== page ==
Understanding and managing device access to your network is an essential safety control for the ongoing security of your network. According to the Center for Strategic & International Studies (CSIS), asset inventory control tops the list of 20 critical security control that can help agencies and business block the most frequent attacks. 
Established in 2008, the CSIS brought together leaders from the NSA, CIA and Department of Defense to determine the top critical cybersecurity threats facing our national infrastructure. They developed a public-private consortium of top cybersecurity experts in the nation and were commissioned to develop a list of the top critical controls that can stop or mitigate attacks.
For now, I want to highlight Asset Inventory Control. This includes processes and tools that the organization utilizes to detect and manage all devices accessing the network such as computers, tablets, printers, and anything with an IP address. It is essential to track, control access, prevent access, and correct network access by all possible devices.
Without Asset Inventory Control, your network is vulnerable. Would-be attackers scan targeted organization continually, looking for vulnerable devices attached to the network. For instances, they are searching for hardware (laptops, etc) without the necessary patches or security updates. This form of attack may be part of a multilayered attack. If they already penetrated network, they may seek to compromise a device that has not been properly secured. Then they may install “backdoor tools” on the device with the intent of launching further internal attacks and data breaches. If you consider the number of out-of-date devices or BYOD devices (that may already be compromised), the critical role of Assent Inventory Control becomes clear.
The CSIS recommends the following 10 steps for implementing this control:
1.Quick wins: Deploy an automated asset inventory discovery tool and use it to build a preliminary asset inventory of systems connected to an organization’s public and private network(s). Both active tools that scan through network address ranges and passive tools that identify hosts based on analyzing their traffic should be employed.
2.Quick wins: Deploy dynamic host configuration protocol (DHCP) server logging, and utilize a system to improve the asset inventory and help detect unknown systems through this DHCP information.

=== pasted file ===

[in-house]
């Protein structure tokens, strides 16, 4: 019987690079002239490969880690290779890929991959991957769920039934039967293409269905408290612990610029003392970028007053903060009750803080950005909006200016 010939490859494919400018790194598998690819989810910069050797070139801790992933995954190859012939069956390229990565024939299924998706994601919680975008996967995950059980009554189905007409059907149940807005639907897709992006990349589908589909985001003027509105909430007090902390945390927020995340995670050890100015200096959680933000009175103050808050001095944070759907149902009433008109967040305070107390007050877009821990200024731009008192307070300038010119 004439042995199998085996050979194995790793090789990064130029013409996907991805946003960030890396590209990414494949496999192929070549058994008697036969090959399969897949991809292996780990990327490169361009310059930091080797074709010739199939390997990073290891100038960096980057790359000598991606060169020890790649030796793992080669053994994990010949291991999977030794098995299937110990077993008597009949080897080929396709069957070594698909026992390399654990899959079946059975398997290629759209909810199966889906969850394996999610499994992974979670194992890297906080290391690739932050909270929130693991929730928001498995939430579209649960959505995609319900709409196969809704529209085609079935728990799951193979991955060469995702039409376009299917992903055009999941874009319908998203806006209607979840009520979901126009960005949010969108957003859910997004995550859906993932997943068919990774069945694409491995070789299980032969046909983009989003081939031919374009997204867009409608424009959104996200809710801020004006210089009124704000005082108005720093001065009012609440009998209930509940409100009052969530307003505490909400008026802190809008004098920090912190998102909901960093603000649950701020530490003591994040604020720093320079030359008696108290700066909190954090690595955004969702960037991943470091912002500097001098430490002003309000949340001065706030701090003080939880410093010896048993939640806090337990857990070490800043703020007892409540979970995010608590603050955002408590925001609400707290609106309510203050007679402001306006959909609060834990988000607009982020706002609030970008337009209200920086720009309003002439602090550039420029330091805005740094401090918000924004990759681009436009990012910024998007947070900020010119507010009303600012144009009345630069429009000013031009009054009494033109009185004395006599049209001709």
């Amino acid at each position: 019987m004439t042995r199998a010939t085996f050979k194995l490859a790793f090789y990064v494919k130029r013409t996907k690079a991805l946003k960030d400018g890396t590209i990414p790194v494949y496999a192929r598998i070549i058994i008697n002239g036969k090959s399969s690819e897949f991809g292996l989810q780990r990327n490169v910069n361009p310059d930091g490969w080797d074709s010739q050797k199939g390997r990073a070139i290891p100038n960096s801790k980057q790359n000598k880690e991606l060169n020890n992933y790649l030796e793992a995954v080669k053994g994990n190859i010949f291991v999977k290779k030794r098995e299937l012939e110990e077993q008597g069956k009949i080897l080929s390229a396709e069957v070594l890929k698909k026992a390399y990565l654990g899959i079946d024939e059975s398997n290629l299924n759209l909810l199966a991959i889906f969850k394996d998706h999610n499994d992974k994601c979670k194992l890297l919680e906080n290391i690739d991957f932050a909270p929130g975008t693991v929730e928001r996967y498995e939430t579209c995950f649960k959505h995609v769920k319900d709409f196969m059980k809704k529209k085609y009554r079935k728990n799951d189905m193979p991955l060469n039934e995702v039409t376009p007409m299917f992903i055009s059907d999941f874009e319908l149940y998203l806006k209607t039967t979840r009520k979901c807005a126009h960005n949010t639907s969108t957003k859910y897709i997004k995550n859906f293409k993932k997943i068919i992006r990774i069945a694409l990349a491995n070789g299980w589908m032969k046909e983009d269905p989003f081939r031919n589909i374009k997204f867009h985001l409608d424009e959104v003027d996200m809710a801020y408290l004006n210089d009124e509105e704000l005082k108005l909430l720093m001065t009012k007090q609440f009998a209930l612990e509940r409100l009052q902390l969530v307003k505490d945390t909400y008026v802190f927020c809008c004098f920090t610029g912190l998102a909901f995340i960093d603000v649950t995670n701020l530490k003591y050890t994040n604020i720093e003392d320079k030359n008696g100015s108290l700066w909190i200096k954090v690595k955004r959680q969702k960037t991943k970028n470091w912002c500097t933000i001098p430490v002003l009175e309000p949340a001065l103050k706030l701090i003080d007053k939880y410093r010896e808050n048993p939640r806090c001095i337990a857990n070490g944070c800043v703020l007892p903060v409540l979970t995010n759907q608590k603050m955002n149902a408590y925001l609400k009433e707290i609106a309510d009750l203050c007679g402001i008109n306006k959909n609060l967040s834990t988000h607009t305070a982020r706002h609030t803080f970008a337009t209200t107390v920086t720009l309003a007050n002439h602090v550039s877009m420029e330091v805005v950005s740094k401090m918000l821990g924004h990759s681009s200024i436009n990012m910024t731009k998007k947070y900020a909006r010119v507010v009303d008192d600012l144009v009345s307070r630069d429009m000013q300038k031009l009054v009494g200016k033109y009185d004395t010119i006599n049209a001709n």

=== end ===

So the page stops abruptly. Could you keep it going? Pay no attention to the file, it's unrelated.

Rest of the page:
3.Quick wins: Ensure that all equipment acquisitions automatically update the inventory system as new, approved devices are connected to the network. A robust change control process can also be used to validate and approve all new devices.
4.Visibility/Attribution: Maintain an asset inventory of all systems connected to the network and the network devices themselves, recording at least the network addresses, machine name(s), purpose of each system, an asset owner responsible for each device, and the department associated with each device. The inventory should include every system that has an Internet protocol (IP) address on the network, including but not limited to desktops, laptops, servers, network equipment (routers, switches, firewalls, etc.), printers, storage area networks, Voice Over-IP telephones, multi-homed addresses, virtual addresses, etc. The asset inventory created must also include data on whether the device is a portable and/or personal device. Devices such as mobile phones, tablets, laptops, and other portable electronic devices that store or process data must be identified, regardless of whether they are attached to the organization’s network.
5.Configuration/Hygiene: Make sure the asset inventory database is properly protected and a copy is stored in a secure location.
6.Configuration/Hygiene: In addition to an inventory of hardware, organizations should develop an inventory of information assets that identifies their critical information and maps critical information to the hardware assets (including servers, workstations, and laptops) on which it is located. A department and individual responsible for each information asset should be identified, recorded, and tracked.
7.Configuration/Hygiene: Deploy network level authentication via 802.1x to limit and control which devices can be connected to the network. The 802.1x must be tied into the inventory data to determine authorized versus unauthorized systems.
8.Configuration/Hygiene: Deploy network access control (NAC) to monitor authorized systems so if attacks occur, the impact can be remediated by moving the untrusted system to a virtual local area network that has minimal access.
9.Configuration/Hygiene: Create separate virtual local area networks (VLANs) for BYOD systems or other untrusted devices.
10.Advanced: Utilize client certificates to validate and authenticate systems prior to connecting to the private network.
Integracon offers a comprehensive security inventory with a recommended plan for long-term security management. Our team of experts addresses the critical security controls with a plan of action that includes tools, processes, and governance strategies. To learn more about how our security professionals can help you, chat with us on Integracon.com or call us at 865-330-2323.
 See “A Brief History Of The 20 Critical Security Controls.” <http://www.sans.org/critical-security-controls/history.php>